Do you worship God by avoiding atheism?


In these bulletin articles, we’ve been going through a list of questions and answers contained in the Westminster Larger Catechism, published in the 17th Century. We’ve been looking at God’s law as summarised in the ten commandments. We started by examining the first commandment: ‘You shall have no other gods before me’ (Exodus 20:3). We looked at the duties of the first commandment, in other words, what we are expected to do. Now it is time to look at what is forbidden by the first commandment.


One of the most obvious things forbidden by the first commandment is atheism – denying God or not having a God at all.


Atheism has become increasingly prevalent in our culture. But to deny God’s existence is not a new notion. David speaks of the atheist when he says: ‘The fool says in his heart, “There is no God.” They are corrupt, their deeds are vile; there is no one who does good’ (Psalm 14:1). And again: ‘2 In his arrogance the wicked man hunts down the weak, who are caught in the schemes he devises.  3 He boasts of the cravings of his heart; he blesses the greedy and reviles the LORD.  4 In his pride the wicked does not seek him; in all his thoughts there is no room for God.  5 His ways are always prosperous; he is haughty and your laws are far from him; he sneers at all his enemies.  6 He says to himself, “Nothing will shake me; I’ll always be happy and never have trouble” (Psalm 10:2-6).


The apostle Paul also reminds Gentile Christians that they were once atheists ‘11 Therefore, remember that formerly you who are Gentiles by birth and called “uncircumcised” by those who call themselves  “the circumcision (that done in the body by the hands of men)–12 remember that at that time you were separate from Christ, excluded from citizenship in Israel and foreigners to the covenants of the promise, without hope and without God in the world’ (Ephesians 2:11-12).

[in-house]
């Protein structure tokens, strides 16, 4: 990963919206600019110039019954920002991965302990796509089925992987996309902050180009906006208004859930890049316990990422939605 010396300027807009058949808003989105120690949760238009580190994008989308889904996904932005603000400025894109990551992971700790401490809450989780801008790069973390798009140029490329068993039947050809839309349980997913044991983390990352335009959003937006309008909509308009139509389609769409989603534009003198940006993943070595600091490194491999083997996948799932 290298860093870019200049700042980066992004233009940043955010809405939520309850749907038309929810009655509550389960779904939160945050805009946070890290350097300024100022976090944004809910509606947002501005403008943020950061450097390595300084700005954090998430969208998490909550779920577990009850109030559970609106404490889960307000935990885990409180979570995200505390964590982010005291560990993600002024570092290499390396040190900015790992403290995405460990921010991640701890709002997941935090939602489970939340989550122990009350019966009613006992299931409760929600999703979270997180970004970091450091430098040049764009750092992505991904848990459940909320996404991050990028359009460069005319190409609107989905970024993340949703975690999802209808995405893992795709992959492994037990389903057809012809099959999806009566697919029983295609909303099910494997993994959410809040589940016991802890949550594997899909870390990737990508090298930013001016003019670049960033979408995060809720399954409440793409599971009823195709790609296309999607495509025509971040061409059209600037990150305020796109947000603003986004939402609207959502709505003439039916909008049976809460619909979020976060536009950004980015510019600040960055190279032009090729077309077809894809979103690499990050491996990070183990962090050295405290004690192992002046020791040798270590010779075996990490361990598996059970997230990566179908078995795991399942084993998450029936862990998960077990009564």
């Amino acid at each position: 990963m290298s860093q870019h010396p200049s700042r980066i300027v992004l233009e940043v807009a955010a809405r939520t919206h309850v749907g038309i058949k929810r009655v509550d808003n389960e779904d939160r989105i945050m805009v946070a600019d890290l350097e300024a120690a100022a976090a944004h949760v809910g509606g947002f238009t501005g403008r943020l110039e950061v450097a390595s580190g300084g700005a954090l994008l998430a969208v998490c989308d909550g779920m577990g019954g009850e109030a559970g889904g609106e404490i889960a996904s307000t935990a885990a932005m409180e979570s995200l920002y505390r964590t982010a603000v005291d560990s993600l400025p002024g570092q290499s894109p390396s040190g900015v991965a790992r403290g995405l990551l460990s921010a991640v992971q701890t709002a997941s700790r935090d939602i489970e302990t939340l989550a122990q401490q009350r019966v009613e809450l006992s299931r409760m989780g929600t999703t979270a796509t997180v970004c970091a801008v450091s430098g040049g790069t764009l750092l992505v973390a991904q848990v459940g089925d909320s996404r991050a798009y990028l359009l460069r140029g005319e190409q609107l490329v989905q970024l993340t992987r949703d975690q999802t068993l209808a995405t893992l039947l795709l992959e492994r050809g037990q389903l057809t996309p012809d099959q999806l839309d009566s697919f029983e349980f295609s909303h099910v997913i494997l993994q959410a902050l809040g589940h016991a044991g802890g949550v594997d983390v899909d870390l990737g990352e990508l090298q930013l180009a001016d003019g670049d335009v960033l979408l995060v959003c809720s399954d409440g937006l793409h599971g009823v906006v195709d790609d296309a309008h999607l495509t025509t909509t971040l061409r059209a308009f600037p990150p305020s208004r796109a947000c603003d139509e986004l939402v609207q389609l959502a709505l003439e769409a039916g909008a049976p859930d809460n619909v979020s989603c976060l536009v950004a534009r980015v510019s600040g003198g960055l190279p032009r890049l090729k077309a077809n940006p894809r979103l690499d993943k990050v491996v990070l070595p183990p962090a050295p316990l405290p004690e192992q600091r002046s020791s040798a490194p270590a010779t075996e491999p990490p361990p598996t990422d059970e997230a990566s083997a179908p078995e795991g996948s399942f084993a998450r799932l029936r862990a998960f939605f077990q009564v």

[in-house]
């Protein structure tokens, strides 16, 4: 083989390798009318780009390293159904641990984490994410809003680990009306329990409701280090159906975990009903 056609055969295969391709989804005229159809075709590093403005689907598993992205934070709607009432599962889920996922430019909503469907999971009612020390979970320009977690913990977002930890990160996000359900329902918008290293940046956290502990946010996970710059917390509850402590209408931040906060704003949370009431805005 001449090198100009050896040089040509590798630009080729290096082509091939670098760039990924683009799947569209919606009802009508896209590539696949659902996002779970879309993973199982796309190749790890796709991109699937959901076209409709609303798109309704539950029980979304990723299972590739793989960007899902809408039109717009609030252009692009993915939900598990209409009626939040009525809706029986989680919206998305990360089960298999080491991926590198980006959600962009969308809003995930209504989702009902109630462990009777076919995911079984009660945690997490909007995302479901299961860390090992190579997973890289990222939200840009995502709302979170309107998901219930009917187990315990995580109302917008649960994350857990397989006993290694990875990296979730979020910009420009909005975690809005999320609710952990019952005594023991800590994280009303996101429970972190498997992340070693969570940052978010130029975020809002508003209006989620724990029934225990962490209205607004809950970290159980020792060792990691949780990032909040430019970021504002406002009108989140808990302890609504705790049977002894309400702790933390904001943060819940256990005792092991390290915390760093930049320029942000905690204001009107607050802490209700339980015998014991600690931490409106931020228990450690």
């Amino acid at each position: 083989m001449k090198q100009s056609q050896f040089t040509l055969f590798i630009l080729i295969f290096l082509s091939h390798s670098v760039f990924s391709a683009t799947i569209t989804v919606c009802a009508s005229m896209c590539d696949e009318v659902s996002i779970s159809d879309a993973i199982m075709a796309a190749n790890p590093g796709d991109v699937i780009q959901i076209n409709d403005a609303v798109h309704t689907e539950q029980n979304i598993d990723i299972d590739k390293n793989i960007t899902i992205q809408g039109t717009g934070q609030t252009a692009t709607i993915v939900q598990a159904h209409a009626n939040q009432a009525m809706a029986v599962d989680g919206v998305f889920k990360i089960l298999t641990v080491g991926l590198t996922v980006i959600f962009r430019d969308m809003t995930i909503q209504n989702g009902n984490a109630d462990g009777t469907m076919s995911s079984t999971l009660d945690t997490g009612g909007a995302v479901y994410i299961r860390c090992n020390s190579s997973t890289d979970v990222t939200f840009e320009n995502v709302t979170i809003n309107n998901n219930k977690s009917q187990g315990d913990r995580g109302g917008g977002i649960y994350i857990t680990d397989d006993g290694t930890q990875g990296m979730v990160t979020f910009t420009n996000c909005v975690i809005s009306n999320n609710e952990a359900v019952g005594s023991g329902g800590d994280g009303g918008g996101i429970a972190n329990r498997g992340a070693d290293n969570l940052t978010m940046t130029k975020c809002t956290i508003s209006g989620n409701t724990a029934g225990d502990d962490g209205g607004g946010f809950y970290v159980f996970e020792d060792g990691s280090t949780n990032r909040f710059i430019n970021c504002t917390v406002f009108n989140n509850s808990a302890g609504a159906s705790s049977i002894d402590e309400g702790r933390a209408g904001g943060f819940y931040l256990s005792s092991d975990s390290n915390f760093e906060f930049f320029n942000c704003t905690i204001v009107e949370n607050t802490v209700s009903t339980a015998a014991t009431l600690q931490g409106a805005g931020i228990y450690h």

But you don’t have to deny God’s existence verbally (like the popular atheists such as Richard Dawkins) in order to break the first commandment. Even Christians can break the first commandment as practical atheists. When your actions do not match what you claim to believe, you show that your heart disbelieves the existence of God.


Thus practical atheism is shown in your life every time you sin – if you truly believed in God’s existence and that he exists as an all-knowing, all-powerful, just God, then you wouldn’t dare sin. But every time you sin you show that deep down there is a part of you that doubts God’s existence. This means that whenever you break one of the other commandments of God, you have also broken the first commandment.


Therefore, all humans are guilty of atheism. At the very least, practical atheism. So we all deserve to be punished by the God who really is there and whom we have not acknowledged as we should.


But, thankfully, Jesus Christ never denied the existence of God. He always lived with perfect faith in God. And his obedience to the first commandment can be attributed to you if you trust in him.


So have you trusted in Christ and are no longer guilty of atheism?

Joel Radford.